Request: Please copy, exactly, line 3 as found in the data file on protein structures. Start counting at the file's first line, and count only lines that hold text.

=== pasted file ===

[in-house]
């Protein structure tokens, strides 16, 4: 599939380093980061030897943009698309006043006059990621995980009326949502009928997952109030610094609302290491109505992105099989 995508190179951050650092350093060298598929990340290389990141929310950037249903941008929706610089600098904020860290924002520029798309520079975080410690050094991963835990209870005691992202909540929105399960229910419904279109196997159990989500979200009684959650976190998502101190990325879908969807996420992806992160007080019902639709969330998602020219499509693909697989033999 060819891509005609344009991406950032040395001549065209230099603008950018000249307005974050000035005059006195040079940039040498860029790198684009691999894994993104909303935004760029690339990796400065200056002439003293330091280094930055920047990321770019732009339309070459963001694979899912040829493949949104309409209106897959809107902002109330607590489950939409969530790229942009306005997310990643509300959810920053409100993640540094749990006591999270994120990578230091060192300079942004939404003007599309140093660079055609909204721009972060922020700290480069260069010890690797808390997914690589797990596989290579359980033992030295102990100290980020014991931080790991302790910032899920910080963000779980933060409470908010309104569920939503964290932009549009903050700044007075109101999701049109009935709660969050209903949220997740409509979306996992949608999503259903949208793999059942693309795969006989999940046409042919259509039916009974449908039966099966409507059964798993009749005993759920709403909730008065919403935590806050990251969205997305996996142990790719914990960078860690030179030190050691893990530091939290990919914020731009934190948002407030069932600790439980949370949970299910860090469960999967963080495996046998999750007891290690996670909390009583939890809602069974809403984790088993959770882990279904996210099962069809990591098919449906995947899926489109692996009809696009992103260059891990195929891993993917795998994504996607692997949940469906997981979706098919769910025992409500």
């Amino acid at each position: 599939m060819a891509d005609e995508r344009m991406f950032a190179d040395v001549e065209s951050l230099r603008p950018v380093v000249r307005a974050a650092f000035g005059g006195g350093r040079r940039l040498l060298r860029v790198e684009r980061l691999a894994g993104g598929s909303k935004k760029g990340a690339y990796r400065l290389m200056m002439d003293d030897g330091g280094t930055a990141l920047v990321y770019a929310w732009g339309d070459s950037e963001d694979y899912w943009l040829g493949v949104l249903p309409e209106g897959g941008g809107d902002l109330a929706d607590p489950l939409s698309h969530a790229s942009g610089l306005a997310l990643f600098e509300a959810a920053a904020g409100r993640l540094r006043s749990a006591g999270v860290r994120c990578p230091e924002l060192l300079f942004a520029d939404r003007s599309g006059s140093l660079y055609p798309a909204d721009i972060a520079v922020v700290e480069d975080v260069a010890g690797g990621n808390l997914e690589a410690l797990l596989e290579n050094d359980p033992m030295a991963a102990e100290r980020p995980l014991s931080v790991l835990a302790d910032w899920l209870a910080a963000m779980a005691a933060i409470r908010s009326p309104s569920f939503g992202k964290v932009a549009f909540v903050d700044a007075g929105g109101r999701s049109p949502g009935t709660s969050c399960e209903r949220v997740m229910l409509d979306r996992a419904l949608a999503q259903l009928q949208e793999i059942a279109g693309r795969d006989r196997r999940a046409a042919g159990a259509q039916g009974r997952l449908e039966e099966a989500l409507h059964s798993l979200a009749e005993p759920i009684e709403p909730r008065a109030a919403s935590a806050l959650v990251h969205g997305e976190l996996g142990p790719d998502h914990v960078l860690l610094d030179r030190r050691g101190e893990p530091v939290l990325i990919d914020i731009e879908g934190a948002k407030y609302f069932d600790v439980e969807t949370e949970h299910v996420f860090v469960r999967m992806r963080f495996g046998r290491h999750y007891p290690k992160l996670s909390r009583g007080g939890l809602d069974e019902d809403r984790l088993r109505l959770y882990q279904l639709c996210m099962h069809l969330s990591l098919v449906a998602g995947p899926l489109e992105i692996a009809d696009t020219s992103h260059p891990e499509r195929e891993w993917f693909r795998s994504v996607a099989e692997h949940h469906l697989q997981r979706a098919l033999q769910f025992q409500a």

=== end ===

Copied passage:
């Amino acid at each position: 599939m060819a891509d005609e995508r344009m991406f950032a190179d040395v001549e065209s951050l230099r603008p950018v380093v000249r307005a974050a650092f000035g005059g006195g350093r040079r940039l040498l060298r860029v790198e684009r980061l691999a894994g993104g598929s909303k935004k760029g990340a690339y990796r400065l290389m200056m002439d003293d030897g330091g280094t930055a990141l920047v990321y770019a929310w732009g339309d070459s950037e963001d694979y899912w943009l040829g493949v949104l249903p309409e209106g897959g941008g809107d902002l109330a929706d607590p489950l939409s698309h969530a790229s942009g610089l306005a997310l990643f600098e509300a959810a920053a904020g409100r993640l540094r006043s749990a006591g999270v860290r994120c990578p230091e924002l060192l300079f942004a520029d939404r003007s599309g006059s140093l660079y055609p798309a909204d721009i972060a520079v922020v700290e480069d975080v260069a010890g690797g990621n808390l997914e690589a410690l797990l596989e290579n050094d359980p033992m030295a991963a102990e100290r980020p995980l014991s931080v790991l835990a302790d910032w899920l209870a910080a963000m779980a005691a933060i409470r908010s009326p309104s569920f939503g992202k964290v932009a549009f909540v903050d700044a007075g929105g109101r999701s049109p949502g009935t709660s969050c399960e209903r949220v997740m229910l409509d979306r996992a419904l949608a999503q259903l009928q949208e793999i059942a279109g693309r795969d006989r196997r999940a046409a042919g159990a259509q039916g009974r997952l449908e039966e099966a989500l409507h059964s798993l979200a009749e005993p759920i009684e709403p909730r008065a109030a919403s935590a806050l959650v990251h969205g997305e976190l996996g142990p790719d998502h914990v960078l860690l610094d030179r030190r050691g101190e893990p530091v939290l990325i990919d914020i731009e879908g934190a948002k407030y609302f069932d600790v439980e969807t949370e949970h299910v996420f860090v469960r999967m992806r963080f495996g046998r290491h999750y007891p290690k992160l996670s909390r009583g007080g939890l809602d069974e019902d809403r984790l088993r109505l959770y882990q279904l639709c996210m099962h069809l969330s990591l098919v449906a998602g995947p899926l489109e992105i692996a009809d696009t020219s992103h260059p891990e499509r195929e891993w993917f693909r795998s994504v996607a099989e692997h949940h469906l697989q997981r979706a098919l033999q769910f025992q409500a």